Not long after, the fishing boat was found with its seven crew unharmed, but the Naval Service vessel LÉ William Butler Yeats was sent to guard the trawler overnight as it presented a risk to over vessels without its lights.
The Irish Examiner has more on the story HERE.
RTÉ News reports that Caitriona Lucas, the coastguard volunteer who died during a rescue mission in September 2016, will be included as part of a series paying tribute to the work of the Irish Coast Guard.
Among other stamps due in 2019 will be one to mark 100 years since the first non-stop transatlantic flight from Newfoundland to Galway by British aviators Alcock and Brown.
Four Irish Coast Guard crew — Capt Dara Fitzpatrick, Capt Mark Duffy, winch operator Paul Ormsby and winchman Ciaran Smith — were lost when their Sikorsky S-92A helicopter went down at Black Rock island, off Blacksod in Co Mayo, in the early hours of 14 March 2017.
The AAIU confirmed in January that due to the “depth and breadth” of its investigation into the incident, a final report would not be completed within the first year, and progress would be detailed in an interim statement.
Published on Friday (16 March) days after commemorations in Mayo for the four Rescue 116 crew, this statement called on the Minister for Transport to conduct “a thorough review” of air-based SAR “to ensure that there are appropriate processes, resources and personnel in place to provide effective, continuous, comprehensive and independent oversight of all aspects of these operations.”
The statement also highlighted an issue with the “coarseness” of position data recorded by the helicopter’s flight data recorder, suggesting upgrades or modifications “to ensure that the latitude and longitude information recorded on the Flight Data Recorder reflects the most accurate position information available during all flight regimes and mission profiles.”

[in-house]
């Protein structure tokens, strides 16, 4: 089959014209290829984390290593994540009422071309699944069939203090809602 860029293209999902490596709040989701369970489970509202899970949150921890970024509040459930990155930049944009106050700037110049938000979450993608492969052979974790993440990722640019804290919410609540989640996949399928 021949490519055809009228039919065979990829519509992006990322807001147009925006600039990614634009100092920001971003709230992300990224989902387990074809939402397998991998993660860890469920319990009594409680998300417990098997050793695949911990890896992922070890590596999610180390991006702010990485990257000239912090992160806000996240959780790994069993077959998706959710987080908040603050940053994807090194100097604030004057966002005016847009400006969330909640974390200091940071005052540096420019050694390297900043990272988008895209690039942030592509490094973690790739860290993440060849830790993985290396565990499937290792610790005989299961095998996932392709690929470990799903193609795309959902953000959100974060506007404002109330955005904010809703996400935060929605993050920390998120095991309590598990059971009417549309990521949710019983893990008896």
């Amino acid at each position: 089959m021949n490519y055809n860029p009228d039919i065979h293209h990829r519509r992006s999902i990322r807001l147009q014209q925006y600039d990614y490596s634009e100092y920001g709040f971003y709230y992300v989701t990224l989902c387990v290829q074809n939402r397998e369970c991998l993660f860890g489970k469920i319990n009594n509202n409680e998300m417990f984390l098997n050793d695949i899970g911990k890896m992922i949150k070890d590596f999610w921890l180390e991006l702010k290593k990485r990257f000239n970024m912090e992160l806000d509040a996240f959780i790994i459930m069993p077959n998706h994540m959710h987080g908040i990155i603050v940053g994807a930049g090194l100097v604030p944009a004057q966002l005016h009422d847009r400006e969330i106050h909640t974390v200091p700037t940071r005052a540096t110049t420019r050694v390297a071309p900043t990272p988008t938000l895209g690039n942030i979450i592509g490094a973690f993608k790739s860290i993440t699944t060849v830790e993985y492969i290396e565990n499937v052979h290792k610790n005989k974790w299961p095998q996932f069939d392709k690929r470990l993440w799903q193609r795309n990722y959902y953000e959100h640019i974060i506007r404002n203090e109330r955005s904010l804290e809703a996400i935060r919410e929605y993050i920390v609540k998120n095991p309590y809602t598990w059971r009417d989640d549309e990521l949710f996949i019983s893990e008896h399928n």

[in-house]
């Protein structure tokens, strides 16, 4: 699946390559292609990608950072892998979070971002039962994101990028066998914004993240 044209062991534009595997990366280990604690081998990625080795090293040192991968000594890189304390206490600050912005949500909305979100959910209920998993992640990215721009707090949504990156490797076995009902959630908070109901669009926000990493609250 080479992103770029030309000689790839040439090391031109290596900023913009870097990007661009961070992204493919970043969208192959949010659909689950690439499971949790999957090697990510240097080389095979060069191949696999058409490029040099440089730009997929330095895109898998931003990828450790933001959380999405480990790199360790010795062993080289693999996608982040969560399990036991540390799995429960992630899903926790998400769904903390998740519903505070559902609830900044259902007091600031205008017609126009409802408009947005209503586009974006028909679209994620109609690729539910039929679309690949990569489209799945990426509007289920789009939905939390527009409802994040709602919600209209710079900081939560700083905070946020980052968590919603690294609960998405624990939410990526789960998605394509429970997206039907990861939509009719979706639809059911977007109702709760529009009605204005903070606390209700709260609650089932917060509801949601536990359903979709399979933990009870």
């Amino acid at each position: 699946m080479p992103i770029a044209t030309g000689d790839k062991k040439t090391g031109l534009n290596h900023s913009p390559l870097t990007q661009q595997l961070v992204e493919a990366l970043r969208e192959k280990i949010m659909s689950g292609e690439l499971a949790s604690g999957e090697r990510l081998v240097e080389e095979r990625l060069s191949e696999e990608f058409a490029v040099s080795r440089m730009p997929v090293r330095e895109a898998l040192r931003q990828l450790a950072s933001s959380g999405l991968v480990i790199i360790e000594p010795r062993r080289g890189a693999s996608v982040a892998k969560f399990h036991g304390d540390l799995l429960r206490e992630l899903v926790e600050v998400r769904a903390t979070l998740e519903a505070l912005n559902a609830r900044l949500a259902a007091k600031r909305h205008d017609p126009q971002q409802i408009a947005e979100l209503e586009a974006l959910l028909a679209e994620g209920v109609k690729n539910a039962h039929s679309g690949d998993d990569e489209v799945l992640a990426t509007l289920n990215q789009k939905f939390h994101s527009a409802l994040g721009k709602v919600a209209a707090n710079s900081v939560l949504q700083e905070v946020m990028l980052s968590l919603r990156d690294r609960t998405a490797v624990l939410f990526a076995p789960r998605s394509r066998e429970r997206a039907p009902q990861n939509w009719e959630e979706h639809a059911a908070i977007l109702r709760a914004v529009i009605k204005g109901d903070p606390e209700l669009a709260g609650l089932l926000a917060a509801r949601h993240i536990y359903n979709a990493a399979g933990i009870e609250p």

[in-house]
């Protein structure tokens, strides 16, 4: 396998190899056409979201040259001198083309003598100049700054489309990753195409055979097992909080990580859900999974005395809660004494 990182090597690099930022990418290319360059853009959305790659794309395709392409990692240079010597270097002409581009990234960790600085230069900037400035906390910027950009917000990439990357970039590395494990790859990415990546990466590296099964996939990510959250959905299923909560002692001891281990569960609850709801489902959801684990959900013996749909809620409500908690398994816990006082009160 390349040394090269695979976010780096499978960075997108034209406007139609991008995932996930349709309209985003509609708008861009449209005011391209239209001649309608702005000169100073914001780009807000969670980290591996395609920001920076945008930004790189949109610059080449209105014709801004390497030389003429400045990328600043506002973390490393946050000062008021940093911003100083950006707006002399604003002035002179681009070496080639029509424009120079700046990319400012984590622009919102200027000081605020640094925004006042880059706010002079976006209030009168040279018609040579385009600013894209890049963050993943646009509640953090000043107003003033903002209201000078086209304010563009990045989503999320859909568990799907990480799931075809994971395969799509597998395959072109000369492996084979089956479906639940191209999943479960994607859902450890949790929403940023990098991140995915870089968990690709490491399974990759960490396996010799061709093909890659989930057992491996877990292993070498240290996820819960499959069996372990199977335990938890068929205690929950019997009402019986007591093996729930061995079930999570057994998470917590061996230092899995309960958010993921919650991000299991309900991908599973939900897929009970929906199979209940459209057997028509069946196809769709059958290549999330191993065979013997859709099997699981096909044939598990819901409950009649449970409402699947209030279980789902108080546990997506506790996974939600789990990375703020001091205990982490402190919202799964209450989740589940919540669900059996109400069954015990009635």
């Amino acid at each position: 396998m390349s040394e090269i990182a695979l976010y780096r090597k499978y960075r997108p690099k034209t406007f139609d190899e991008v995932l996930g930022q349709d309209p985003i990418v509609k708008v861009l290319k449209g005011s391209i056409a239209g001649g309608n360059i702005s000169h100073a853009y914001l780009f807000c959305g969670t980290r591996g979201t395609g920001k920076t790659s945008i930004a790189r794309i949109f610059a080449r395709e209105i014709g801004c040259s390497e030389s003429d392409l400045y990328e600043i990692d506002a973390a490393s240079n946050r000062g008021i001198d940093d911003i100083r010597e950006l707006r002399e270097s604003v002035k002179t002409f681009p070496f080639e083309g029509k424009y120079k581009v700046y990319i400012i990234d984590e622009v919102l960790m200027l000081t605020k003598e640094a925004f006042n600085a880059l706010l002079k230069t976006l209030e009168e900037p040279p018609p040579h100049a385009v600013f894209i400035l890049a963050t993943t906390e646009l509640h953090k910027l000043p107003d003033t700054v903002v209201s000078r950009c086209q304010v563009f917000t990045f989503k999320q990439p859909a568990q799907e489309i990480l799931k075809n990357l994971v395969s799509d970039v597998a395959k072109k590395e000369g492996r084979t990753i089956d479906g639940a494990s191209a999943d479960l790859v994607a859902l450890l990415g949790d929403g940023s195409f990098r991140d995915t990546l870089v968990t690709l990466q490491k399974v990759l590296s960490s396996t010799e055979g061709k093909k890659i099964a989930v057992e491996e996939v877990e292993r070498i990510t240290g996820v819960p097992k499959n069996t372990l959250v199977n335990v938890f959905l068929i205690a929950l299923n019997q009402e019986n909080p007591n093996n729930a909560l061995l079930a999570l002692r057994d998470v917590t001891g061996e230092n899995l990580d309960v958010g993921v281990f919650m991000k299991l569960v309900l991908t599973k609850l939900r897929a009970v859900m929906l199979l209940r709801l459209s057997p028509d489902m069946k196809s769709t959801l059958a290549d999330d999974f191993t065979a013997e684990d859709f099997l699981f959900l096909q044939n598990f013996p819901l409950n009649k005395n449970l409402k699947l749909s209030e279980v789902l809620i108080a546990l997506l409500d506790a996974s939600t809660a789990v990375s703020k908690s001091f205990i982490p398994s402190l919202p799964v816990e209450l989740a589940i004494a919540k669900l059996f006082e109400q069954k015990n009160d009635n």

And it urged coastguard helicopter operator CHC Ireland to conduct an internal review of its safety management systems, or SMS, after the investigation raised “concerns regarding its efficacy”.
Interim safety recommendations included in last April’s preliminary report remain open, the AAIU says.
Minister for Transport Shane Ross welcomed the publication of the AAIU interim statement on Friday, and said he has asked his department to ensure that the recommended review of SAR aviation operations “is instigated without delay”.
“The aim of this review will be to ensure that our arrangements in this regard are sufficiently robust and measure up to international best practice models,” Minister Ross added.
Noting the length of the investigation, the minister said it was “important to emphasise” that the AAIU’s work remains in progress.
“Whilst I understand the ongoing public interest in this matter, it is vital that the AAIU is given the time and space to complete its work and report on its findings,” he said. “As such, I am not in position to comment further on the issues surrounding it.”